Cobra Kai (Season 1)—Strikes first and strikes hard! It’s a nice where-are-they-now update of Daniel “The Karate Kid” LaRusso and Johnny “Sweep the Leg” Lawrence. There are some flashbacks to the movies, but they don’t overdo it. In this longer format we get to see more depth to both Daniel and Johnny, and there’s some real growth in almost all the characters (Netflix)

Phineas and Ferb the Movie: Candace Against the Universe—Is a solid addition. It’s not as great as the 2011 movie, but they were in the middle of the series at that point. A few of the voices sound a bit different, but not enough to ruin the illusion. Candace has had more growth than she's portrayed at this point, but it serves to tell a good story. (Disney+)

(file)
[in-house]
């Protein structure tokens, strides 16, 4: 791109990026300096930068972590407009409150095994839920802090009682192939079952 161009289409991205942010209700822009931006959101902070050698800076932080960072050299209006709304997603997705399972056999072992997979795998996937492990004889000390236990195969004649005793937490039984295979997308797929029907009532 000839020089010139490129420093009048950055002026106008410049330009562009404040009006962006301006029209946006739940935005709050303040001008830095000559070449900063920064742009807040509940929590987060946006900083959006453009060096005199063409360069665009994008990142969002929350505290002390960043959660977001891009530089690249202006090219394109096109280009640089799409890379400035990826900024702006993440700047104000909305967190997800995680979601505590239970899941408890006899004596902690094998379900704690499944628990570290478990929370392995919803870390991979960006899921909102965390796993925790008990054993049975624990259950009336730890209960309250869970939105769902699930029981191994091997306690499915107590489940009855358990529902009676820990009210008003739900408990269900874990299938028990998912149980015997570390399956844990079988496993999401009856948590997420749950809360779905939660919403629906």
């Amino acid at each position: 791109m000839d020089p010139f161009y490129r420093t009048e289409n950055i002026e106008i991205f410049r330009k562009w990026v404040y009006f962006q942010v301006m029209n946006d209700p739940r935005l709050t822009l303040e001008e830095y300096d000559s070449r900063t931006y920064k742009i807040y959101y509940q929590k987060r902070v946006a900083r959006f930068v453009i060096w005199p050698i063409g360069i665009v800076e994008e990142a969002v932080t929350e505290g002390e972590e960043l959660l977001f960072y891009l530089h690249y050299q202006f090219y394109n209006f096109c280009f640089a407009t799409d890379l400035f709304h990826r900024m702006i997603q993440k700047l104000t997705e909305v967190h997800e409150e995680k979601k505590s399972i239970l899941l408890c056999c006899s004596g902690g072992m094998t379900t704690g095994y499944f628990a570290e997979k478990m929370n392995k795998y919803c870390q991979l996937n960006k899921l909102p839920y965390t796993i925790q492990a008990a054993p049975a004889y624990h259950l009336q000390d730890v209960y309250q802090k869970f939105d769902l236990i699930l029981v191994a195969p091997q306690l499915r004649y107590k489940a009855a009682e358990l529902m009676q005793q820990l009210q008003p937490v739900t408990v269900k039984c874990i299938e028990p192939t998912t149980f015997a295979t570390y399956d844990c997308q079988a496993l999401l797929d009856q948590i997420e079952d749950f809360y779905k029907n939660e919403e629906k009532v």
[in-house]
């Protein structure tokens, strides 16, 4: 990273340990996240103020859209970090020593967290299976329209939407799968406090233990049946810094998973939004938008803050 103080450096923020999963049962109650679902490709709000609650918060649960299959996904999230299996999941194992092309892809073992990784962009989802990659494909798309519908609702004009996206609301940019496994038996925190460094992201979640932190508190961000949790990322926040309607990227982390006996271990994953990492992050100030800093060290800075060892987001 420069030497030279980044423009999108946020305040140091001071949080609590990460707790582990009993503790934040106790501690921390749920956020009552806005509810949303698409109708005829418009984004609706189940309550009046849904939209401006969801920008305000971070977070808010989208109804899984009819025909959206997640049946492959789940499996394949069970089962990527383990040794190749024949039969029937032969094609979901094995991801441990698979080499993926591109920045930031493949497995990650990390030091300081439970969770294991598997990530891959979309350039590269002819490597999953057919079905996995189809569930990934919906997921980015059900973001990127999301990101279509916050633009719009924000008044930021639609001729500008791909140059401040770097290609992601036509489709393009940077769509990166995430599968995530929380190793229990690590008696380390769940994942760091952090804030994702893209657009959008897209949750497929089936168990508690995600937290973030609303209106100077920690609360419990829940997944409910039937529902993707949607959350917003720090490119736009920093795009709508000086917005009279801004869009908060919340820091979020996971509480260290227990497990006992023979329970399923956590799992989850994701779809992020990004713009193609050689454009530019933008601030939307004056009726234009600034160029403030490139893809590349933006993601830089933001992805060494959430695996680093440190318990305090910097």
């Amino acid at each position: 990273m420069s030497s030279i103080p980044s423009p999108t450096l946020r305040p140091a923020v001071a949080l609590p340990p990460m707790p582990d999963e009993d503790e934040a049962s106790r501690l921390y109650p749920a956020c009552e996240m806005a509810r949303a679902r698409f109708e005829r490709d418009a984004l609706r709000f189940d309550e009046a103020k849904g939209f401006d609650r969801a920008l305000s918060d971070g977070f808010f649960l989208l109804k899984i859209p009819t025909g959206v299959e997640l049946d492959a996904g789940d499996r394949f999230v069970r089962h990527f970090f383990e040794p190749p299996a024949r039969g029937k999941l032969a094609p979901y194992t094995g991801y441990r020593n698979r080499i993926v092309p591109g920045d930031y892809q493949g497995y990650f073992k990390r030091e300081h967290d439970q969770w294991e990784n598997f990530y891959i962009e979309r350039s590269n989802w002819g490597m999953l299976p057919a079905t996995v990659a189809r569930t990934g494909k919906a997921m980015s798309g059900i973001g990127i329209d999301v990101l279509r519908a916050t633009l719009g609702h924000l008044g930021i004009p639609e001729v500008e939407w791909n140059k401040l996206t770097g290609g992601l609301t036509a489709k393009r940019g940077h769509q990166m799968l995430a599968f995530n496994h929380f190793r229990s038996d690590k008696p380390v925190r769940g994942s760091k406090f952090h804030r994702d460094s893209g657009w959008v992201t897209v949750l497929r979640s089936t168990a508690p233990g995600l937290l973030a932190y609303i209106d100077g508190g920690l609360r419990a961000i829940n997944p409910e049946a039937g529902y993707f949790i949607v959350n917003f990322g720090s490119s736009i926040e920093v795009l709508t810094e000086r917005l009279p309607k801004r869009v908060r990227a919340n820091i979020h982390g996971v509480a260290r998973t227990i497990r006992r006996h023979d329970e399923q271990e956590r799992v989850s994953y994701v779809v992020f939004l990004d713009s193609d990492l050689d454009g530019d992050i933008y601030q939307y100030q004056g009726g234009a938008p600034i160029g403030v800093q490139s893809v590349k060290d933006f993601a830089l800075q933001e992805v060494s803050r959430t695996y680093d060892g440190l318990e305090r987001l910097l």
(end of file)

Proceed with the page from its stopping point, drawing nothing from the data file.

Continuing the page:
Bill & Ted Face the Music—Is, to coin a phrase, EXCELLENT! It’s silly, stupid fun, but it’s a good cap to the series. I may have just been in the right mood for it, but I don’t mind telling you I got a bit misty as the action rose to the conclusion. (Vudu)

Black Panther—Great but mournful and sad. This weekend, we lost a wonderful and relatively young actor in Chadwick Boseman. His was a bright light even from the beginning. Phylicia Rashad mentored him, Denzel Washington helped pay his tuition. He is and will continue to be missed. (Disney+)

Did I get it right? Wrong? What would you like me to review next?
Tell me in the comments below!

Monday, August 31, 2020

The Loss of Chadwick Boseman

WAKANDA FOREVER!